What happens when you hear the word hospitality?
Do you feel warm and fuzzy inside? Can you picture yourself curled up on the couch with a hot cup of coffee, laughing with friends in front of a fire?
Or do you panic?
Do you feel the pressure of unreachable expectations? Do you resent the cold weather that means you can’t suggest celebrating Thanksgiving at the park?
This time of year brings natural opportunities to host others in my home. I used to have big dreams of being the hostess with the mostest who threw big shindigs at every opportunity. I gathered ideas for decorating and entertaining. I imagined cooking all day and serving multiple courses to my guests.
I read the magazines. I watched the shows.
When my husband and I had our first home, I looked for opportunities to entertain. I would clean like a madwoman to get my messy house presentable, and then spend all my remaining energy (and money) creating a delicious (and complicated) meal.
When it was over, I was exhausted. Each party required weeks of my time and most of my energy.
And then I had kids. Suddenly, blocking out weeks of time to obsess over a party was not an option.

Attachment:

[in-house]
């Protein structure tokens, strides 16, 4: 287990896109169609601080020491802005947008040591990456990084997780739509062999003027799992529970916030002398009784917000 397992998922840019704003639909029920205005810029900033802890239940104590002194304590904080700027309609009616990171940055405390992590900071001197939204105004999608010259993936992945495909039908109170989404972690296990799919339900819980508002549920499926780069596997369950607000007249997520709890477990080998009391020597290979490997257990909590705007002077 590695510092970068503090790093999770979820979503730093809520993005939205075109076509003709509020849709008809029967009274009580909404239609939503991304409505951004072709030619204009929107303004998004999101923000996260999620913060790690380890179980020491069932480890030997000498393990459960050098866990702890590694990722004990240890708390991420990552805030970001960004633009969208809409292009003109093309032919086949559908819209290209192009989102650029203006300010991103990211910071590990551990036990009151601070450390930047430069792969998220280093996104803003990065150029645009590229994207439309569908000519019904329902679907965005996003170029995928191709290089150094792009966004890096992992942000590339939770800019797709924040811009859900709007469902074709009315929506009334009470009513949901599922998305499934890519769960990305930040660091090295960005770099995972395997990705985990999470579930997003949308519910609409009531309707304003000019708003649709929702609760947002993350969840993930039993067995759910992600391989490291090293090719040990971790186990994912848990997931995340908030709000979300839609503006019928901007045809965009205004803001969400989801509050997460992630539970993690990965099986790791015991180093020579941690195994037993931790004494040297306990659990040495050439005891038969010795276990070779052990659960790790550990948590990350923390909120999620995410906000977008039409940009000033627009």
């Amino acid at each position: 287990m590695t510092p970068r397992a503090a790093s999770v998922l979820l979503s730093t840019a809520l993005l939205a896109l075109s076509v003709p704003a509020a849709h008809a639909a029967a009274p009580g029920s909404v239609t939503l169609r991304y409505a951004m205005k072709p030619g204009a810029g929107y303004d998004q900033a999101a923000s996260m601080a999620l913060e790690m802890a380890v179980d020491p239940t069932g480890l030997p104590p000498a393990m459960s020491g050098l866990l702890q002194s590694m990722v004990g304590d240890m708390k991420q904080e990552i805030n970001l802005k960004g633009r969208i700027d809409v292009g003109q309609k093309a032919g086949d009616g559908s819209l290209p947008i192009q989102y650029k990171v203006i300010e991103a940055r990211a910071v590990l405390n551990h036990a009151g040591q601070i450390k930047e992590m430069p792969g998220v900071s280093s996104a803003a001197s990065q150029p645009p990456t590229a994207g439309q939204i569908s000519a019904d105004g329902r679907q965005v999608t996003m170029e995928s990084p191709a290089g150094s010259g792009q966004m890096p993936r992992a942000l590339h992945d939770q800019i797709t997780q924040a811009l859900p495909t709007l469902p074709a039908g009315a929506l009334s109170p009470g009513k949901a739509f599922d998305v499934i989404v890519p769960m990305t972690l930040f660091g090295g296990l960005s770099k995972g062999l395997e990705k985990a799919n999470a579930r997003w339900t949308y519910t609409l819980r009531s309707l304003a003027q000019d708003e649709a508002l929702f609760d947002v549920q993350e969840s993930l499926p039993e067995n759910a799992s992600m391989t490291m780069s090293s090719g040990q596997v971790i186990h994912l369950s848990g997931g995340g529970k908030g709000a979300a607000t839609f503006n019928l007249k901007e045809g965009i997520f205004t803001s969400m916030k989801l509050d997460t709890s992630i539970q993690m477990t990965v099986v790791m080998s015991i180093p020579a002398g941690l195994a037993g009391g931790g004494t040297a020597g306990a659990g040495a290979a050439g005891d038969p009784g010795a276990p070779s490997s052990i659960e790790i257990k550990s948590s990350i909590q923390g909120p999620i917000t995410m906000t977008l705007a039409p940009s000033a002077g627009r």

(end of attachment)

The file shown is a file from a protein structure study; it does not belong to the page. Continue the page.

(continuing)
My hostessing became less frequent and eventually almost non-existent.
My heart longed to have people in my home, but I didn’t think I could.
And then I opened my big mouth (and my trembling heart) and volunteered our home for weekly small group meetings with our church. My husband looked at me with panic in his eyes.
Weekly. That meant every week. Like, every single week. He knew how crazy I got when I was expecting the doorbell to ring.
Four years later, I look back on that what-was-I-thinking moment as one of the best decisions I ever made.
My entire view of hospitality has changed. The relationships my husband and I have made with those in our small group have meant so much to us.
And that’s what it’s about. Relationships.
True hospitality isn’t about impressing people or creating the most gorgeous fall display. It’s not about serving bacon-wrapped shrimp or filet Mignon.
It’s about providing a place to be. A place to sit. A place to relax and let down your guard.
A place where people can be themselves and share their lives with one another.
There have been weeks over the past four years when I have served a meal and there have been weeks when I popped popcorn. There have also been times when friends stopped to pick up pizza because no one had time to cook.
There have been weeks when my sink was full of dishes that wouldn’t fit into the dishwasher because I got off my kitchen-cleaning rhythm over a crazy weekend. There have been times when people had to walk across newspapered floor to get through a half-painted entryway.
And no one minds. We’re all thankful just to be together. To have a place to be.
I rarely host the big events anymore. I prefer to host people.